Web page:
The campaign itself was the ‘Don't Make a Wave Committee’. Specifally, they were opposed to the US testing nuclear weapons near the Alaskan island of Amchitka. People had been worried the nuclear explosion would trigger a tsunami, hence ‘don’t make a wave’. Frustrated that large, established environmental organisations - like the Sierra Club - weren’t doing enough, they’d taken matters into their own hands. There’s a story that at one of the early planning meetings, Irving Stowe flashed the peace sign (something he did a lot) and the usually quiet ecologist Bill Darnell replied, offhand: "Make it a green peace." When they tried to put both words on the 25c badges they were selling for the fundraiser, there wasn’t room, so they cut the space and merged them: Green Peace became Greenpeace.
They wanted to let the US military know that even if they were going to go ahead with this test, the campaigners weren’t happy about it. They’d turn up, get in the way and be seen. But the voyage wasn't exactly a success. There was bad weather. And they were tiny, up against military tech. Plus the activists fell out. As Marie Bohlen put it later, "Here we were, supposedly saving the world through our moral example, emulating the Quakers, no less, when in reality we spent most of our time at each other's throats, egos clashing, the group fatally divided from start to finish."
Still, it created media interest. And off the back of that, they built a global movement. First shifting focus from Alaska to French nuclear testing at the Moruroa Atoll and then, later, to include whaling. By the mid 1970s there nearly 20 greenpeace groups around the world.
It took until the 1990s before they really got active on climate change, though it’s now a core part of their work. Still, in contrast to climate specific NGOs like 350, it does sit within a broader range of campaigns, saving forests and oceans, for example, for the sake of forests and oceans, rather than just their ability to help us sequester carbon (and having a very particular historical relationship to nuclear).
Greenpeace is sometimes criticised for putting climate behind other environmental issues - climate change might be the reasons for action, but it’ll hide behind a polar bear or a gorilla. It’s more save the Narwhal, than carbon. Still, this critique doesn’t always ring true, but it is part of what makes them a bit more akin to 20th century environmentalist or conservationist groups like the Sierra Club or WWF, compared to 350.
Greenpeace’s calling card has always been the ability to generate a spectacle, be it in the form of a surprise stunt - sometimes artistic, and only built in high secrecy - or, increasingly in recent years, a well plotted investigation. Although most other NGOs use these tactics too (and Greenpeace itself has more strings in its bow) this is where their expertise really shines.
The World Wildlife Fund
If the civil rights movement and anti-war protests set the scene for Greenpeace, then the World Wildlife Fund (usually known as WWF, or sometimes as the Pandas) is a bit more of a post-War beast, even if it wasn’t founded until 1961.
A key character in the formation of WWF was one Julian Huxley. Yep, one of those Huxleys - his granddad was the chap with the sideburns that gets talked about in histories of Darwin/ Victorian science education reform, and his little brother wrote Brave New World. Julian was an evolutionary biologist and writer. Before the Second World War, he'd run London Zoo, and is sometimes credited for helping make it more child friendly. He also coined the term transhumanism, was a massive eugenicist and, after witnessing the treatment of geneticists in the USSR, a vocal critic of Stalin. But those are stories for another time.
Post war, Huxley was appointed as the first director general of UNESCO. Although this was meant to be a six year term, it was cut to only two in his case (his politics annoyed the Americans, so the story goes). Still, Huxley had a key role in setting UNESCO’s philosophical underpinnings, and was influential in setting up the International Union for Conservation of Nature (ICUN) - the people who draw up that annual 'red list' of threatened species.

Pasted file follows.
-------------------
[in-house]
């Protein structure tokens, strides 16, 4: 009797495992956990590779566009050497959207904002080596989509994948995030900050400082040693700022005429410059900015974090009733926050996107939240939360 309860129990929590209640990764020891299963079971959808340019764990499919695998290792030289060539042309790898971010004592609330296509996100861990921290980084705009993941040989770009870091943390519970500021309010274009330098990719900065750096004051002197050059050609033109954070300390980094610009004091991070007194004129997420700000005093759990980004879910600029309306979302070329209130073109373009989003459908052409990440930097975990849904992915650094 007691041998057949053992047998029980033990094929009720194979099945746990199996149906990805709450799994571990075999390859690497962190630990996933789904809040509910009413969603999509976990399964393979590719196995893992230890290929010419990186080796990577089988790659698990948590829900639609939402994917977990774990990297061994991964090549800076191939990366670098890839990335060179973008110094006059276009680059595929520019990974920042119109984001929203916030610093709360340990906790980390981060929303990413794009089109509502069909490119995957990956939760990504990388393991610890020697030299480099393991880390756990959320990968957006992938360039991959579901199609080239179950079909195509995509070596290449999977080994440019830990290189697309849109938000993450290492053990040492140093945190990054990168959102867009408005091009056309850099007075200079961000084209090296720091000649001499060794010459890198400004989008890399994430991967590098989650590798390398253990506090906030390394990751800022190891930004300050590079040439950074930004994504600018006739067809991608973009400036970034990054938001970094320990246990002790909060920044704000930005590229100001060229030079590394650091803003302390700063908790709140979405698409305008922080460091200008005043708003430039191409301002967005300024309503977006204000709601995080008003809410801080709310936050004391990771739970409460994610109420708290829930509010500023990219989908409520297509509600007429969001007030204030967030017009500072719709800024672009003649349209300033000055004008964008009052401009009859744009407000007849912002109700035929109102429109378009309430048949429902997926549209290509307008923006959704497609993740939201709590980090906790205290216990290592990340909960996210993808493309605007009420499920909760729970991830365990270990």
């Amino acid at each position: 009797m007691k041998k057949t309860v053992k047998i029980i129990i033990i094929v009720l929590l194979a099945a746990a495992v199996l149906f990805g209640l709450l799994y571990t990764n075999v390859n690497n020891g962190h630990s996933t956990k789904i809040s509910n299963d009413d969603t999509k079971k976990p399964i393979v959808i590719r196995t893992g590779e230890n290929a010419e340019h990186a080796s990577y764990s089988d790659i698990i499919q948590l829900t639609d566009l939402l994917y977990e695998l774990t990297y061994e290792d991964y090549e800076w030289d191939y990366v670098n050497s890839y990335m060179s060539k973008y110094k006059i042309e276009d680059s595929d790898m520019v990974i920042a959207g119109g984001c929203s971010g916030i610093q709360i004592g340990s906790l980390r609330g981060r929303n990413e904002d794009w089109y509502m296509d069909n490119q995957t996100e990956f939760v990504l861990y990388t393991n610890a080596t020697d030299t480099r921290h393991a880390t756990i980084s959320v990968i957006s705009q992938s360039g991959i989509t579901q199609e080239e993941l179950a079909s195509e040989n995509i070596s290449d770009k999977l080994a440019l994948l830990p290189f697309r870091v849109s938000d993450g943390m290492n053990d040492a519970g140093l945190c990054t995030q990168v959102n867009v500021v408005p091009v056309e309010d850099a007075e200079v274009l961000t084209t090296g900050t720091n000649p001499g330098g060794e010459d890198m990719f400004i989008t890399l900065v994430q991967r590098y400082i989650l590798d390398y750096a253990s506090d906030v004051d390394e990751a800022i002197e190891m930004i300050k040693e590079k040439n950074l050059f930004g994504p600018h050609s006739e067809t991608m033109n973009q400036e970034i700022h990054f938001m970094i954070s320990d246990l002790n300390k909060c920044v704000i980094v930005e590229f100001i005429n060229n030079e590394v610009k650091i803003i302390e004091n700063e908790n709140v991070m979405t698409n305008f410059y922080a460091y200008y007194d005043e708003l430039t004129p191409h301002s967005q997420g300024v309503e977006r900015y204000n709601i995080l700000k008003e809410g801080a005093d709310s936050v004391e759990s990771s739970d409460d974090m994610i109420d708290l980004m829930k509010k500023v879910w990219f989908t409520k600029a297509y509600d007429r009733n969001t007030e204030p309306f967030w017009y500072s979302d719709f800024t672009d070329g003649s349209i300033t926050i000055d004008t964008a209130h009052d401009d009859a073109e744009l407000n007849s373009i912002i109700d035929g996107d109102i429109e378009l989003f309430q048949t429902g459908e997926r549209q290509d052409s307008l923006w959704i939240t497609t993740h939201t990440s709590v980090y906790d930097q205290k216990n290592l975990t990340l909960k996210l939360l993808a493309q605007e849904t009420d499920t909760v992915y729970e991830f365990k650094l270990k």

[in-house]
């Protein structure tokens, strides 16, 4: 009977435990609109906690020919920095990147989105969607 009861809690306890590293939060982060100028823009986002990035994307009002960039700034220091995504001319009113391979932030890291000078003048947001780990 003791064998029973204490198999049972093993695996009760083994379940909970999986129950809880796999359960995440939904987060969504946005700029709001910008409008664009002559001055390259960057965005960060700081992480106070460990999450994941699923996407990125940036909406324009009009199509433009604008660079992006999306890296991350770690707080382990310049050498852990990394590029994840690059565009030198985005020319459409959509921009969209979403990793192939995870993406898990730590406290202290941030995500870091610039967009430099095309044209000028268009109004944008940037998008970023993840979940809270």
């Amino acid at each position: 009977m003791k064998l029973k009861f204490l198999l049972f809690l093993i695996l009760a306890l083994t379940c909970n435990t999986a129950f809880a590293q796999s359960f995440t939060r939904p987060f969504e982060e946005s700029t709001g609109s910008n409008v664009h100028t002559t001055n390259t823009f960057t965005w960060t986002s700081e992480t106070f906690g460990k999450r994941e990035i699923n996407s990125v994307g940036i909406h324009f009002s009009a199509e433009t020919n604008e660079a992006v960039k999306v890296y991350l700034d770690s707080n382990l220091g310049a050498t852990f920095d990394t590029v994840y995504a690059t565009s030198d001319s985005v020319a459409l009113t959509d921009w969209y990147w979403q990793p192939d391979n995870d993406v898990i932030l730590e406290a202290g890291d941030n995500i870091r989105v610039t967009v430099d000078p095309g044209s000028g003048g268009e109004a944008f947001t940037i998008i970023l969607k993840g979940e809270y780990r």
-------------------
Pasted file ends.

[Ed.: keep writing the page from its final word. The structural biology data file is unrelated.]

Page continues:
Jump to 1960, and Huxley got back from an UNESCO trip in Africa, shocked and angered by the destruction of wildlife. Being the opinionated and well connected man he was, he turned this anger into a trio of articles for Sunday newspaper, the Observer.
A reader, businessman Victor Stolan, read it and, sitting in his home in South Kensington, penned a letter to Huxley, arguing they needed to set up an international fundraising organisation. Huxley replied, fixing him up with Max Nicholson, who had worked on the ICUN, and they took advice from ad man Guy Mountfort, as well as Godfrey Rockefeller (yep, one of those Rockefellers, albeit a slightly less oily end of the family) and ornithologist Peter Scott (who was another one with a famous family, his father was ‘of the Antarctic fame’).
Along the way, they dropped Stolan - according to the Observer, this was possibly due to snobbishness around his work as a hotelier and status as a Czechoslovakian refugee - something Stolan was apparently less than happy about.
After a handful of meetings they had a plan - the Morges Manifesto, named so because it was set up at IUCN's headquarters in Morges, Switzerland - and a name for the organisation, the World Wildlife Fund. It was launched at the Royal Society of Arts, London in September 1961, with the Duke of Edinburgh as the first president of the British appeal.
Today, as with Greenpeace, climate change is a big part of their work, but often hides behind some form of charismatic megafauna or another (panda or otherwise). They are sometimes criticised for being too eager to work with the sorts of corporations others in the green movement are fighting against. At the same time, some would argue this is their strength, or at least they are needed in the ecosystem of green NGOs, alongside more radical voices. The approach to corporate relationships is, arguably, the big distinction between WWF and Greenpeace (though, interestingly, they both recently partnered on an offshore wind campaign in the UK which included companies you really wouldn’t expect Greenpeace to work with).
And the panda? It was inspired by Chi-Chi, a giant panda that had arrived at London Zoo that year. It was appealing, in danger and black and white (i.e. cheaper to print).
We can see legacies of these histories still at play today. If 350 is about grassroots organising - often digital - for large scale change, and Greenpeace is about spectacle and mischievously disrupting the status quo, WWF works within large and established pools of political, scientific and corporate power. In practise all three of these organisations are mature and complex enough to use a mix of tactics, and sometimes overlap. But their histories all still have an imprint, making them different from one another, and reflecting the mix of different approaches, relationships and ideologies which have built the modern green movement. It’s easy to lump climate campaigners together - and it’s true that they can be complicit in this, presenting an image of working together - but it’s always been a lot more complex than that.